It is not surprising that the number of deer-vehicle crashes is increasing on Long Island at the same time hunting organizations are also on the rise ["Suffolk third in state for car-animal collisions," News, Oct. 11]. Pennsylvania-based Erie Insurance found that the opening day and opening Saturday of deer season are "two of the most dangerous days to drive." The Missouri Insurance Information Service reported that hunting is a "major factor" in the rise in deer-vehicle collisions in the last three months of the year. When hunters turn our suburbs into war zones, terrified deer run, often onto the road. Hunters justify their cruel hobby with sound bites about population control, but as both an anthrozoologist and a licensed nuisance wildlife control operator, I know lethal wildlife management is not effective. Survivors simply start new families with renewed vigor and plentiful food and territory. Only nonlethal management methods, such as Strieter-Lite reflectors and immunocontraception, are truly humane and effective at managing deer long-term. And neither one results in fatalities to either deer or humans.
John Di Leonardo,
Editor’s note: The writer is president of Long Island Orchestrating for Nature (LION).
Focus on students’ mental health
As a student from Long Island attending The George Washington University in Washington, D.C., I am experiencing firsthand how difficult it is to engage in remote learning. I was delighted the article gives a voice to teachers, but I was saddened to discover it left out students’ experiences. The abrupt classroom changes may result in added anxieties; stunt social, emotional and academic development; and highlight inequalities. Many changes have been implemented to protect physical health. I’m curious, as a psychology major, what is being done to protect mental health? My alma mater, Commack High School, engaged special education students from across the island. I felt your inclusion of their need for touch was something many have yet to consider, although I was disappointed the article failed to mention learning disabilities such as ADHD and dyslexia. The teachers’ outlook on whether students will be successful in hybrid classrooms would have been enlightening.
COVID-19 restrictions apply to everyone
I commend your editorial on enforcing COVID-19 restrictions in the Orthodox Jewish community and everywhere. Even if they are correct that others who have violated COVID-19 restrictions have not been singled out, that is an issue that is separate from the need for everyone to observe the life-saving measures. If the police ticket me for speeding, I cannot claim as an excuse that others were speeding and were not ticketed. If others violated the COVID-19 restrictions, it is fair to ask why they weren’t cited for their violation, but that does not excuse anyone from following it. The restrictions are for everyone’s benefit. You rightly cite "pikuach nefesh" — protecting life — as a central Jewish teaching. Everyone including the Orthodox Jewish community should follow it.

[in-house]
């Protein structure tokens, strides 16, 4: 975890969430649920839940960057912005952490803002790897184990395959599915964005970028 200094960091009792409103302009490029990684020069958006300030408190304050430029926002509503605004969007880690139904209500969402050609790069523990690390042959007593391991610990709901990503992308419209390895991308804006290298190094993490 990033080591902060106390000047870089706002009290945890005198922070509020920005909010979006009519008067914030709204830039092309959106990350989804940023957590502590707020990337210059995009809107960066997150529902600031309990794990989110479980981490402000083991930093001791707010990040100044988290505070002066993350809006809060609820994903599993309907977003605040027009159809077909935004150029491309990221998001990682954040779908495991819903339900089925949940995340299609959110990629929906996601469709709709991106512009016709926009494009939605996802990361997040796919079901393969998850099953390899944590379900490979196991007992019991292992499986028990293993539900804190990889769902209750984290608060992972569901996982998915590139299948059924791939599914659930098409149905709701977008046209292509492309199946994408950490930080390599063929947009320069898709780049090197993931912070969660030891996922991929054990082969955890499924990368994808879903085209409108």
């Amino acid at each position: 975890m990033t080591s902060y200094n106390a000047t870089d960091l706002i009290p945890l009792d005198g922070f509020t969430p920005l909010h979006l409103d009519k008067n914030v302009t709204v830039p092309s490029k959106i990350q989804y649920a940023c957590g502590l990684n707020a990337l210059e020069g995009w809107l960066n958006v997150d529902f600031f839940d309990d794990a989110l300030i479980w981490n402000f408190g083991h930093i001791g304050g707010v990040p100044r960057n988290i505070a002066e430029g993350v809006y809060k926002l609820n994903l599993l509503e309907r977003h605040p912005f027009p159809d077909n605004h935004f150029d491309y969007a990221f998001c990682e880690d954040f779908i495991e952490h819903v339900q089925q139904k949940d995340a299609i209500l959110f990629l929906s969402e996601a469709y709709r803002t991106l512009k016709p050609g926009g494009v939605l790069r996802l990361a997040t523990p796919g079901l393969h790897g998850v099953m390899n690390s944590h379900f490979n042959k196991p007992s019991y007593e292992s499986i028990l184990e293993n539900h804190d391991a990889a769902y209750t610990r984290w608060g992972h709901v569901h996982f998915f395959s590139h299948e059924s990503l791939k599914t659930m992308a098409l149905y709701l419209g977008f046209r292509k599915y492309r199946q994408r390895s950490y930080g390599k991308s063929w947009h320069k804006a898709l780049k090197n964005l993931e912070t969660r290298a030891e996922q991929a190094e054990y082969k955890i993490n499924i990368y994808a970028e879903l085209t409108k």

Rabbi Adam D. Fisher,
Port Jefferson Station
How to deliver your ballot yourself
Many people are unsure of whether their vote will count this year ["3 options for voting in NY," News, Oct. 15]. I believe the best way to protect your ballot is to pick it up and hand-deliver it. If you requested and haven’t received your blank mail-in ballot yet, call your local board of elections and ask when you can pick it up. You can take it home and fill it out at your leisure, then hand-deliver it back to the board of elections. When I did that, many others were doing the same, but there was no waiting. The ballot box was secure inside the vestibule with two people monitoring it, and all you had to do was drop the ballot in. Asked whether many were coming in person, they replied with an emphatic "Yes!" If you have questions about filling out your ballot, you can call the board of elections for help. Fraud? When they open it, they check your signature to make sure it is you and that you have not voted twice, just as they do when you vote in person.
Focus on history, not pop culture news
Newsday’s only mention of Columbus Day on Oct. 12 was in the short notice that schools, banks, courts, etc. were closed that day, which has been a federal holiday since 1937. To me, this does a disservice to readers. To be fair, equally absent was any mention of Indigenous Peoples Day. The accurate and factual reporting of events, happenings and news, whether you agree or disagree with the content, forms the foundation for education on topics that can stimulate the minds of the uninformed. I believe the omission of historical events, while providing two pages of insignificant pop culture drivel, contributes to the "dumbing down" of society ["Expressing herself," Flash!, Oct. 12]. Not reporting history, until it becomes forgotten, is the first step to revising it.